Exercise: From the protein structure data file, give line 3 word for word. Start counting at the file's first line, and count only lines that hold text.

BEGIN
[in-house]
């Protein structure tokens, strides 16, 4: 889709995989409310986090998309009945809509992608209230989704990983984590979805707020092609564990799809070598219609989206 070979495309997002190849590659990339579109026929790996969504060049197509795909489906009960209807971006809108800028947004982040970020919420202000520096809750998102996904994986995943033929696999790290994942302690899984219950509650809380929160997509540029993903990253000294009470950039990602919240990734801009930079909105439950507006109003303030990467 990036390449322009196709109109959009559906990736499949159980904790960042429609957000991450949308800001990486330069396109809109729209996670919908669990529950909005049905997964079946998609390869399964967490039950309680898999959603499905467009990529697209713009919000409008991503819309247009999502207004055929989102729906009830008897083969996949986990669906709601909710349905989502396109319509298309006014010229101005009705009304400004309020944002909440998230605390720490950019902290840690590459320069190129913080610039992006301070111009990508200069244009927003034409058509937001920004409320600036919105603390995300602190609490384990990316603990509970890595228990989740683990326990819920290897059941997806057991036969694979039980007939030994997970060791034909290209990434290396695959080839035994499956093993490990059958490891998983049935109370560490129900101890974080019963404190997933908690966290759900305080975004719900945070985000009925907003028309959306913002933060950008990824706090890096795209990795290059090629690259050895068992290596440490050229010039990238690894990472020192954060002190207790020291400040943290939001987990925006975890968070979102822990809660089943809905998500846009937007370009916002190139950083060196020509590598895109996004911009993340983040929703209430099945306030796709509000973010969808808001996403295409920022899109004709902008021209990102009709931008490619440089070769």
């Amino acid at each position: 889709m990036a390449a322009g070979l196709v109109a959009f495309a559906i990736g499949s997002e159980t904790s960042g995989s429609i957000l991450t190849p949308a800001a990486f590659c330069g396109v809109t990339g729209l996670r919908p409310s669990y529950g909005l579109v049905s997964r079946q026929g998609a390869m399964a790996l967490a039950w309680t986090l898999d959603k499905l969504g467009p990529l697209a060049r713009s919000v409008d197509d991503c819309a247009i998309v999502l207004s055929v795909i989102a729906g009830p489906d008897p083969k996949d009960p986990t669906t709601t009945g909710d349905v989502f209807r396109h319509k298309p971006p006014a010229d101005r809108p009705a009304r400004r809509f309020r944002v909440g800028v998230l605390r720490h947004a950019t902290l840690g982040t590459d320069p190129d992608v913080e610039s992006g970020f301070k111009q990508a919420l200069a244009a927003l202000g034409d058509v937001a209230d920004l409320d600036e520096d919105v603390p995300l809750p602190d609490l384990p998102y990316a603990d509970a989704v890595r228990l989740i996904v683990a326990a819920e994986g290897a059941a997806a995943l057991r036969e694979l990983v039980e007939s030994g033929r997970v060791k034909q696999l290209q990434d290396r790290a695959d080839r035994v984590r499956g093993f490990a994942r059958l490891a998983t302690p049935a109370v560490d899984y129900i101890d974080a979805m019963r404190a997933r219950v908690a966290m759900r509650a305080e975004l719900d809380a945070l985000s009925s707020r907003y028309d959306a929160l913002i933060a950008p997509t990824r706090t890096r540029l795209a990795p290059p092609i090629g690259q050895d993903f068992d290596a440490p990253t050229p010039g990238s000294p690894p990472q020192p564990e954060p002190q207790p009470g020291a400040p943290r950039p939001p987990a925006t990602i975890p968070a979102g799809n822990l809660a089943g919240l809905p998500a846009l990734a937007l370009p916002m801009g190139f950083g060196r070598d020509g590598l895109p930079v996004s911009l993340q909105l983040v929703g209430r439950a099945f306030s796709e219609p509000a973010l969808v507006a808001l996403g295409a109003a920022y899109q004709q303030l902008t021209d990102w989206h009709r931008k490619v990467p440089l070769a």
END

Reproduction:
């Amino acid at each position: 889709m990036a390449a322009g070979l196709v109109a959009f495309a559906i990736g499949s997002e159980t904790s960042g995989s429609i957000l991450t190849p949308a800001a990486f590659c330069g396109v809109t990339g729209l996670r919908p409310s669990y529950g909005l579109v049905s997964r079946q026929g998609a390869m399964a790996l967490a039950w309680t986090l898999d959603k499905l969504g467009p990529l697209a060049r713009s919000v409008d197509d991503c819309a247009i998309v999502l207004s055929v795909i989102a729906g009830p489906d008897p083969k996949d009960p986990t669906t709601t009945g909710d349905v989502f209807r396109h319509k298309p971006p006014a010229d101005r809108p009705a009304r400004r809509f309020r944002v909440g800028v998230l605390r720490h947004a950019t902290l840690g982040t590459d320069p190129d992608v913080e610039s992006g970020f301070k111009q990508a919420l200069a244009a927003l202000g034409d058509v937001a209230d920004l409320d600036e520096d919105v603390p995300l809750p602190d609490l384990p998102y990316a603990d509970a989704v890595r228990l989740i996904v683990a326990a819920e994986g290897a059941a997806a995943l057991r036969e694979l990983v039980e007939s030994g033929r997970v060791k034909q696999l290209q990434d290396r790290a695959d080839r035994v984590r499956g093993f490990a994942r059958l490891a998983t302690p049935a109370v560490d899984y129900i101890d974080a979805m019963r404190a997933r219950v908690a966290m759900r509650a305080e975004l719900d809380a945070l985000s009925s707020r907003y028309d959306a929160l913002i933060a950008p997509t990824r706090t890096r540029l795209a990795p290059p092609i090629g690259q050895d993903f068992d290596a440490p990253t050229p010039g990238s000294p690894p990472q020192p564990e954060p002190q207790p009470g020291a400040p943290r950039p939001p987990a925006t990602i975890p968070a979102g799809n822990l809660a089943g919240l809905p998500a846009l990734a937007l370009p916002m801009g190139f950083g060196r070598d020509g590598l895109p930079v996004s911009l993340q909105l983040v929703g209430r439950a099945f306030s796709e219609p509000a973010l969808v507006a808001l996403g295409a109003a920022y899109q004709q303030l902008t021209d990102w989206h009709r931008k490619v990467p440089l070769a």